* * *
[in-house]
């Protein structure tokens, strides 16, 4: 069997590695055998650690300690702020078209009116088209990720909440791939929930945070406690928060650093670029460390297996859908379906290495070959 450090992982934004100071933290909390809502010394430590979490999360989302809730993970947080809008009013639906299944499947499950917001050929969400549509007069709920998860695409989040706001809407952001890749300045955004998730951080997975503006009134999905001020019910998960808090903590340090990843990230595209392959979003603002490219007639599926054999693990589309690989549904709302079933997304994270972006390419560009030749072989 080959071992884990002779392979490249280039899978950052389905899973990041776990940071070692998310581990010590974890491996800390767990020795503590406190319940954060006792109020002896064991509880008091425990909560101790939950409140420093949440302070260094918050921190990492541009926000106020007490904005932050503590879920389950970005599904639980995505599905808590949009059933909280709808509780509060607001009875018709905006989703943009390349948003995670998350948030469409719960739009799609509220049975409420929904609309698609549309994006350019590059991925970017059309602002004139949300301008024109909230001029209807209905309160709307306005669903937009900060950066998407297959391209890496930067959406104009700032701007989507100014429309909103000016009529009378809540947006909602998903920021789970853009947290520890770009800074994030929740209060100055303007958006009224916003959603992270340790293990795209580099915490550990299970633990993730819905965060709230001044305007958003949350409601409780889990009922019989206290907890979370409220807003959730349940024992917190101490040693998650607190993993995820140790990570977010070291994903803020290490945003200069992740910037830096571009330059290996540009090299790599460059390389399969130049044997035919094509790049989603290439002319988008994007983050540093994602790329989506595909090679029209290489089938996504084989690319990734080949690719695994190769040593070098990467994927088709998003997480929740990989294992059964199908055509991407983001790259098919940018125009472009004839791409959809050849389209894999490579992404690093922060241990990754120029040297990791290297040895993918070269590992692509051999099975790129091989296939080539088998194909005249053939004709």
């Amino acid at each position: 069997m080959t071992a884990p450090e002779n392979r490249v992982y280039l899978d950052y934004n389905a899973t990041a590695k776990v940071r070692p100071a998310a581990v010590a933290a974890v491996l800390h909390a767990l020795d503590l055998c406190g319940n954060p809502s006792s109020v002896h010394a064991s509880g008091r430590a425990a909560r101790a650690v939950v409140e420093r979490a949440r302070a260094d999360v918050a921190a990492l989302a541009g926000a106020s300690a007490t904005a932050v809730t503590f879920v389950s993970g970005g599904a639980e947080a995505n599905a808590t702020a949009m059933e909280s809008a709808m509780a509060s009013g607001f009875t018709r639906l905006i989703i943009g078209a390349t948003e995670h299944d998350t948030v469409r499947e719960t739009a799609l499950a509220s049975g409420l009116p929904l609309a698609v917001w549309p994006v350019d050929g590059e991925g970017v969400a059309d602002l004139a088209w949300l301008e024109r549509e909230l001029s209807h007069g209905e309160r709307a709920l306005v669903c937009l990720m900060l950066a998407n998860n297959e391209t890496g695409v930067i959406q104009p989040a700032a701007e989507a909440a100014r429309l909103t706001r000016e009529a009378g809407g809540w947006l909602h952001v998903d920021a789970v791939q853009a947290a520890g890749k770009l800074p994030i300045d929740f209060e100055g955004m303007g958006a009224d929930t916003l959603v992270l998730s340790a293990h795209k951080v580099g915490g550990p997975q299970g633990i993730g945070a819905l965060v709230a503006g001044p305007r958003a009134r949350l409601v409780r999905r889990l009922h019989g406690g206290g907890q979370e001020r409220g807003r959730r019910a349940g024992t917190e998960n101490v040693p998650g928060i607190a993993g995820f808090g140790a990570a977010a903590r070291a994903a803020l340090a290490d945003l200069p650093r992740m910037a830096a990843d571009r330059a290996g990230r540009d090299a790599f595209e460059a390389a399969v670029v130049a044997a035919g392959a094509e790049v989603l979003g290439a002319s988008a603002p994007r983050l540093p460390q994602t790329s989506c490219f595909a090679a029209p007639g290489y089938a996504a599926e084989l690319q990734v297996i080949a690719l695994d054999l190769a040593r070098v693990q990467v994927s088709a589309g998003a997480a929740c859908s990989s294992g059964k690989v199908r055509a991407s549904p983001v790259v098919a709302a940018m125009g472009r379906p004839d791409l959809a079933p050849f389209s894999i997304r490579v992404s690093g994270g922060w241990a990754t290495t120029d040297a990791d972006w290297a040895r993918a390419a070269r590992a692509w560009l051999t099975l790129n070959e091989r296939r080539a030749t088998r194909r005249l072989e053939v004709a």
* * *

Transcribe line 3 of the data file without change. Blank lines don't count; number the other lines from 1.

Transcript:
């Amino acid at each position: 069997m080959t071992a884990p450090e002779n392979r490249v992982y280039l899978d950052y934004n389905a899973t990041a590695k776990v940071r070692p100071a998310a581990v010590a933290a974890v491996l800390h909390a767990l020795d503590l055998c406190g319940n954060p809502s006792s109020v002896h010394a064991s509880g008091r430590a425990a909560r101790a650690v939950v409140e420093r979490a949440r302070a260094d999360v918050a921190a990492l989302a541009g926000a106020s300690a007490t904005a932050v809730t503590f879920v389950s993970g970005g599904a639980e947080a995505n599905a808590t702020a949009m059933e909280s809008a709808m509780a509060s009013g607001f009875t018709r639906l905006i989703i943009g078209a390349t948003e995670h299944d998350t948030v469409r499947e719960t739009a799609l499950a509220s049975g409420l009116p929904l609309a698609v917001w549309p994006v350019d050929g590059e991925g970017v969400a059309d602002l004139a088209w949300l301008e024109r549509e909230l001029s209807h007069g209905e309160r709307a709920l306005v669903c937009l990720m900060l950066a998407n998860n297959e391209t890496g695409v930067i959406q104009p989040a700032a701007e989507a909440a100014r429309l909103t706001r000016e009529a009378g809407g809540w947006l909602h952001v998903d920021a789970v791939q853009a947290a520890g890749k770009l800074p994030i300045d929740f209060e100055g955004m303007g958006a009224d929930t916003l959603v992270l998730s340790a293990h795209k951080v580099g915490g550990p997975q299970g633990i993730g945070a819905l965060v709230a503006g001044p305007r958003a009134r949350l409601v409780r999905r889990l009922h019989g406690g206290g907890q979370e001020r409220g807003r959730r019910a349940g024992t917190e998960n101490v040693p998650g928060i607190a993993g995820f808090g140790a990570a977010a903590r070291a994903a803020l340090a290490d945003l200069p650093r992740m910037a830096a990843d571009r330059a290996g990230r540009d090299a790599f595209e460059a390389a399969v670029v130049a044997a035919g392959a094509e790049v989603l979003g290439a002319s988008a603002p994007r983050l540093p460390q994602t790329s989506c490219f595909a090679a029209p007639g290489y089938a996504a599926e084989l690319q990734v297996i080949a690719l695994d054999l190769a040593r070098v693990q990467v994927s088709a589309g998003a997480a929740c859908s990989s294992g059964k690989v199908r055509a991407s549904p983001v790259v098919a709302a940018m125009g472009r379906p004839d791409l959809a079933p050849f389209s894999i997304r490579v992404s690093g994270g922060w241990a990754t290495t120029d040297a990791d972006w290297a040895r993918a390419a070269r590992a692509w560009l051999t099975l790129n070959e091989r296939r080539a030749t088998r194909r005249l072989e053939v004709a």